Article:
In this episode of the Legal Marketing 2.0 Podcast, Guy is joined by Jenny Fortin, the Digital Marketing Manager at Winston & Strawn where she manages the firm’s digital marketing strategy including the firm’s website, SEO, analytics, and social media channels. Prior to her role as a digital marketer, Jenny worked with the firm’s attorney recruiting and development team for nearly a decade.
1. Why do you think social media is important for building and leveraging your brand?
Social media is an important component for building both the firm and your attorney’s overall brand from the firm perspective. It increases your firm’s brand awareness and exposure. It also provides an inside view of your firm’s values, your culture, and the people that might not otherwise be showcased on your firm’s website. It’s also an important opportunity to build existing partnerships with your clients, the law schools that you recruit at, and your pro bono and other organizations, and it can generate new leads. Social media is also a way to establish your firm as a thought leader. By pushing out leadership content, you’re also driving traffic to your website, and in turn improving your SEO from an attorney perspective.
Linkedin has a high-ranking authority and Linkedin profiles are often the first result to peer when you do an online search. Oftentimes it can be even before your firm. At Winston, we stress the importance that our attorneys optimize their profiles first. Why do we do that? Linkedin profiles are often people’s first impression of you. In-house counsel often reports that they use Linkedin to research outside lawyers and law firms and when doing so, they’re looking at your mutual connections and what you’re sharing. Last, but not least, attorneys can utilize Linkedin for networking, position themselves as thought leaders and generate leads for their own business development.
2. What tips would you have to help law firm marketers and lawyers increase their social media engagement?
It’s always a balance of what’s performing well and what’s not. I don’t think there is a magic solution, but there are several things that you can do to help with the engagement. I always like to say that it starts with the content. Lawyers get wordy, and they like to have long-form content, and it can sometimes be a lot. So it’s about quality, not quantity. Make sure it’s well written. Don’t look at it as a legal or a digital marketer. Look at your feed as if you’re someone coming to your page on Linkedin, and make sure that you’re not just sharing the same thing over and over and over. Break up that feed and use different types of content. Create. Share one event post, and incorporate some client content twice a day, or break up your feed.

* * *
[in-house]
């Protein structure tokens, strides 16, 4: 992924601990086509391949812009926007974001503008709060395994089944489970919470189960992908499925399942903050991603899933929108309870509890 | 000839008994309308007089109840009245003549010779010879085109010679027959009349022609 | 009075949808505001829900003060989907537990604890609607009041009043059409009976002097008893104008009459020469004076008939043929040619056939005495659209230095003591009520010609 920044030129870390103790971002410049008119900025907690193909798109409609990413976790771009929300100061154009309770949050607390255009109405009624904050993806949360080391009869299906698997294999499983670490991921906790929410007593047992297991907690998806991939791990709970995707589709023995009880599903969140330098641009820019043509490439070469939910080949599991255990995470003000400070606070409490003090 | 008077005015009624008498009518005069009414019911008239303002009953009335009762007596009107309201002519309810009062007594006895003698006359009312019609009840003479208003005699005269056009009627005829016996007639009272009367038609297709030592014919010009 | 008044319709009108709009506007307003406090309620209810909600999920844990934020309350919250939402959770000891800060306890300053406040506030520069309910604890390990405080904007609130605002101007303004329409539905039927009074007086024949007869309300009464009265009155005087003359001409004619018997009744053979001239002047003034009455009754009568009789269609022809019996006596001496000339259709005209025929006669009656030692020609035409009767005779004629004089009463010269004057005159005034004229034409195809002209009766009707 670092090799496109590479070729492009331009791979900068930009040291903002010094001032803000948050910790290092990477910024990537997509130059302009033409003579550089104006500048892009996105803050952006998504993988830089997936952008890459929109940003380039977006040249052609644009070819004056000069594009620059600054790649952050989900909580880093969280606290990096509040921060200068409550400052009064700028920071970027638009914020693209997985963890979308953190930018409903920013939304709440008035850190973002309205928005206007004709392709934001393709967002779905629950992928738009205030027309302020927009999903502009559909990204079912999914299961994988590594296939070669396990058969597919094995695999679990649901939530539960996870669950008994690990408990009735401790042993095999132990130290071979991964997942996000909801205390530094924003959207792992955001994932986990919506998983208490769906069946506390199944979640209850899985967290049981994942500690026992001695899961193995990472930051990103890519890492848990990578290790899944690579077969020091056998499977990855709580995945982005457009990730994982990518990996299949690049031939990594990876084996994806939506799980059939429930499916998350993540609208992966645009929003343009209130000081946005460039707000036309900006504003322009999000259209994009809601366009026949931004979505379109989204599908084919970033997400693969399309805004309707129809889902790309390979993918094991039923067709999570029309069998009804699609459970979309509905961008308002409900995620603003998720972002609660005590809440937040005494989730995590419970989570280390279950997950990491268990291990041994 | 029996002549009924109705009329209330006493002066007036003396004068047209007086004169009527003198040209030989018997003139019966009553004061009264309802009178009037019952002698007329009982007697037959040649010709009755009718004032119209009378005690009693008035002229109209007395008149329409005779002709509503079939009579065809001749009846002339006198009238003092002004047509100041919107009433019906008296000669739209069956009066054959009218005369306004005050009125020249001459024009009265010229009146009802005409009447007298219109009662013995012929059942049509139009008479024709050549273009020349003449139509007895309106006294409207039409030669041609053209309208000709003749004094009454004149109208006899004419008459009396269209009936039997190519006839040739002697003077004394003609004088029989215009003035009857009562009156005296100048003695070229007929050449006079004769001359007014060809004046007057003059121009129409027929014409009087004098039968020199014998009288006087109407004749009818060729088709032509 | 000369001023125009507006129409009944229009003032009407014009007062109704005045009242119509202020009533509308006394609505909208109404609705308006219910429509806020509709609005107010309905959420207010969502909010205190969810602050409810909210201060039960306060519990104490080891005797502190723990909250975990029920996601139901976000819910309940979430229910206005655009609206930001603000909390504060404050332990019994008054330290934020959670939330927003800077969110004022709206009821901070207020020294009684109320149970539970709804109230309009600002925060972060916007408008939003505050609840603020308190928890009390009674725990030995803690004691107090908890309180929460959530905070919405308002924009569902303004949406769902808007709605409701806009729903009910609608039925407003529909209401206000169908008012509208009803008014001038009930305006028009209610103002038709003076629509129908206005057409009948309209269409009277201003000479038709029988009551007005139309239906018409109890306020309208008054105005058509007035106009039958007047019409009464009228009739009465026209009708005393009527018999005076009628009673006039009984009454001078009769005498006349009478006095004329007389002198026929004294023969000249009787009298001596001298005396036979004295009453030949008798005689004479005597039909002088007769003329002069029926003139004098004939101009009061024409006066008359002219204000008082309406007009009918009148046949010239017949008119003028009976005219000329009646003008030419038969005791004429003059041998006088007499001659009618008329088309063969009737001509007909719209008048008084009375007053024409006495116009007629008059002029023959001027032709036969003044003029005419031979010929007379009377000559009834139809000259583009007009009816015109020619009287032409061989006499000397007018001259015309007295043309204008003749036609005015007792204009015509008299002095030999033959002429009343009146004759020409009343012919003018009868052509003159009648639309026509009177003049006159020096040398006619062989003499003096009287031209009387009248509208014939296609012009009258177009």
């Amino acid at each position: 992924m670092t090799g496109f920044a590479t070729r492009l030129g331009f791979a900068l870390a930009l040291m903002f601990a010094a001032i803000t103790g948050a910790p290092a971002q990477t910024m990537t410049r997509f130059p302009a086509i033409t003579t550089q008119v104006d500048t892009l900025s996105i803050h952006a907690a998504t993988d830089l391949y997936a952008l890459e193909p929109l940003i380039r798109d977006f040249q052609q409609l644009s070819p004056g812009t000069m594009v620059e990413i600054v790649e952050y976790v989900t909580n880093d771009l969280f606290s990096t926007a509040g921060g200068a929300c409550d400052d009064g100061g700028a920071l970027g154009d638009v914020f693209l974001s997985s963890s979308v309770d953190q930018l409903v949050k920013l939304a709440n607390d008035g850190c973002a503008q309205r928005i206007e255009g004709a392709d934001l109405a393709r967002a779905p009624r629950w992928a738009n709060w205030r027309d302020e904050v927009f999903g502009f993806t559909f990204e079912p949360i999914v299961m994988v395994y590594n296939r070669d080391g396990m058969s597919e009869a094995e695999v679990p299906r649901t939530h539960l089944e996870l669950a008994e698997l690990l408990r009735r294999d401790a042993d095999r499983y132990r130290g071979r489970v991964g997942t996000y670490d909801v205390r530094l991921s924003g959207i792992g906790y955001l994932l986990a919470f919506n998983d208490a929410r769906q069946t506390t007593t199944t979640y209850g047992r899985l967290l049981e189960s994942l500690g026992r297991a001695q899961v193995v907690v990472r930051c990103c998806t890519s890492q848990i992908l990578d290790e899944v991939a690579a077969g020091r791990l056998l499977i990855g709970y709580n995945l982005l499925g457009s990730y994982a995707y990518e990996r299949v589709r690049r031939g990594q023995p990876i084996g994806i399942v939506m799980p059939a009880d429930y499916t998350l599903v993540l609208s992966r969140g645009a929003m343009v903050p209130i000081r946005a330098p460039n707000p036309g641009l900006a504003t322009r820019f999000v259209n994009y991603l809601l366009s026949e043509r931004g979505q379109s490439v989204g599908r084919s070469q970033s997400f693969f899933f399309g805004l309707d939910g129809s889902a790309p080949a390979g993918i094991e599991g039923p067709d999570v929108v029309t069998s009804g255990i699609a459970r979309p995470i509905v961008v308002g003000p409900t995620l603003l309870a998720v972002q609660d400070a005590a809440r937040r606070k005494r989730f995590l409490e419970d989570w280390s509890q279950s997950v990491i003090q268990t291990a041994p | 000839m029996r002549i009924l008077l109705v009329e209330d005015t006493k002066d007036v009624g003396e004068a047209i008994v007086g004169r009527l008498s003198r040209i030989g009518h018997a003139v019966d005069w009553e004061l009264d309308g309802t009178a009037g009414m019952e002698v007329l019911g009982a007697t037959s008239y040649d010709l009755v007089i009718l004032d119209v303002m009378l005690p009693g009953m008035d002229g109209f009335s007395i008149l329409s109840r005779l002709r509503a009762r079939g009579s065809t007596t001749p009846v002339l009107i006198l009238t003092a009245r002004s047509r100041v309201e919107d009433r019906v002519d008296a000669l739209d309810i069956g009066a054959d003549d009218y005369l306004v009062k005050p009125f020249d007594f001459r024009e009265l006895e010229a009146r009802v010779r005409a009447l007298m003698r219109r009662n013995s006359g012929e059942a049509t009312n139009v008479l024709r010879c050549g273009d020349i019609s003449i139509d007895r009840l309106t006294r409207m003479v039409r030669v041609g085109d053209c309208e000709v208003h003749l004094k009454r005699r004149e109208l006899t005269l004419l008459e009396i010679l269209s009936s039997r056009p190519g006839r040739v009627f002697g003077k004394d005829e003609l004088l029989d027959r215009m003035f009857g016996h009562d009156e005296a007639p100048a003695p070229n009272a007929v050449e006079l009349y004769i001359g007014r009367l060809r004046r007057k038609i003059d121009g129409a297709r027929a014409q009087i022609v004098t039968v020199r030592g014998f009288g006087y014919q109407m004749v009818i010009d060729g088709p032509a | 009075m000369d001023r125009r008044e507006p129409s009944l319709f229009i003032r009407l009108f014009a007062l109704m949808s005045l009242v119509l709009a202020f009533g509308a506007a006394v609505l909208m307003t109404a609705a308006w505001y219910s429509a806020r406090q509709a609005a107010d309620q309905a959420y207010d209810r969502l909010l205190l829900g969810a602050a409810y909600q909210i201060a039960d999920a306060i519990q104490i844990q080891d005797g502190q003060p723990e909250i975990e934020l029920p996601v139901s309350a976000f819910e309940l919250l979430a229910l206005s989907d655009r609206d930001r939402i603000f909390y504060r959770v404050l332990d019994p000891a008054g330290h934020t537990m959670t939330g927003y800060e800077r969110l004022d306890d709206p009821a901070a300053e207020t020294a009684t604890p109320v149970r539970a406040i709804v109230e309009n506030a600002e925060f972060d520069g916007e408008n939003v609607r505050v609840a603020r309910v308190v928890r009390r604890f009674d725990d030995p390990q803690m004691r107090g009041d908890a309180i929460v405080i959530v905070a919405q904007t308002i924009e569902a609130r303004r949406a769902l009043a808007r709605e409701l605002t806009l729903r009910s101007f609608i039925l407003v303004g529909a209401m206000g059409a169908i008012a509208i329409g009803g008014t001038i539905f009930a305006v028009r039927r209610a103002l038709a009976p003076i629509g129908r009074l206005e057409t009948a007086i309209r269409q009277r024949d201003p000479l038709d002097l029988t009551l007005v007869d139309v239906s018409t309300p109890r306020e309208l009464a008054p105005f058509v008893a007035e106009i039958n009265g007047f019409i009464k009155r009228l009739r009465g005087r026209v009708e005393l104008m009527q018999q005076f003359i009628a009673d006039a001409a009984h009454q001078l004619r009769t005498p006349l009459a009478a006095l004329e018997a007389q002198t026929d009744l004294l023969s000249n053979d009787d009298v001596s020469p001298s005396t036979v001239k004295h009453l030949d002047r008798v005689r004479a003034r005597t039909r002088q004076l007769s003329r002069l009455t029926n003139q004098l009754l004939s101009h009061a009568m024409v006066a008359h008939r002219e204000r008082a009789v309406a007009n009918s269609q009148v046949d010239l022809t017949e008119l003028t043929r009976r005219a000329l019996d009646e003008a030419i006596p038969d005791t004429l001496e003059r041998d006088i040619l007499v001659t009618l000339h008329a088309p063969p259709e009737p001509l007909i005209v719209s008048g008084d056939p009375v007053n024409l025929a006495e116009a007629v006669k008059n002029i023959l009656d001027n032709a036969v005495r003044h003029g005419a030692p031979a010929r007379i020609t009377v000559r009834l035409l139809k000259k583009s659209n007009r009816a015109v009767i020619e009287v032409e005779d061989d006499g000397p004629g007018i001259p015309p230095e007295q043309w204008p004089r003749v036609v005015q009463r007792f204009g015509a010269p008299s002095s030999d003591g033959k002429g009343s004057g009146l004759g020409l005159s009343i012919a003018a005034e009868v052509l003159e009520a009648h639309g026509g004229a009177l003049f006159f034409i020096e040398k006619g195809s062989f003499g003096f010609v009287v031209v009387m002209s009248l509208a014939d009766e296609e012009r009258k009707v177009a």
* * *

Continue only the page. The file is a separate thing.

Linkedin also loves rich media. It’s more likely to prioritize that content within their algorithms. So I always try to use photos if there are good photos incorporating video. I’ve seen a lot of firms using PDF in a video-type fashion, where they’re breaking down the information into more digestible sections. It’s allowing the viewer to click through it and interact with that content. Consider campaigns, highlight your people, and your initiatives, or take that long-form content, and really break it up. It’s also very important to expand the reach of what you’re sharing, and try to reshare your content. During the most optimal times, we’ll often get a request late in the day, or on a Friday, and we really share our insights as the legal marketers that this isn’t the best time to post this. If you want to post it on your page, you can, and we really will help them do that. We’ll get them the tools and resources they need. Tag the related people and organizations and use curated hashtags. There’s also paid social media that you can explore if you have the budget. There are great employee engagement tools out there.
Educate your attorneys and staff. Not everything needs to be promoted on your firm’s social channels. You want to make it not a one-sided conversation. Make it a conversation with multiple people, We empower our attorneys and staff to post that content on their personal pages and to tag the firms, like, and comment. We often see that the content they share performs much higher. It’s because their audience is more aligned and more interested in the content. We also do training sessions, so I try to meet all of our new lateral hires, or if we have new associates coming in, we’ll meet with them as a group. It will build interest and momentum, and it will get people comfortable with doing it on their own. Lastly, don’t be afraid to pivot. You know social media is always evolving, especially Linkedin. It’s important to monitor those trends, to know what other companies or law firms are doing, and then analyze what you’re doing and if it’s working. For that reason, I’m a big proponent of social media analytics and analytics in general.
Linkedin is a powerful tool for building and leveraging your brand. It can benefit both the firm and your attorneys, and it can be accomplished in just a couple of easy steps. You want to work closely with your attorneys to ensure that they have what LinkedIn calls that all-star profile status. So make sure they have a photo headline, location, the About section, and skills. Encourage your attorneys to grow their network, and connect with clients, colleagues, alumni, and others. Help your attorneys curate that content strategy, work with them to establish, grow, and their presence, and by sharing relevant updates, or simply by interacting with the firm’s content for their colleagues and their clients.
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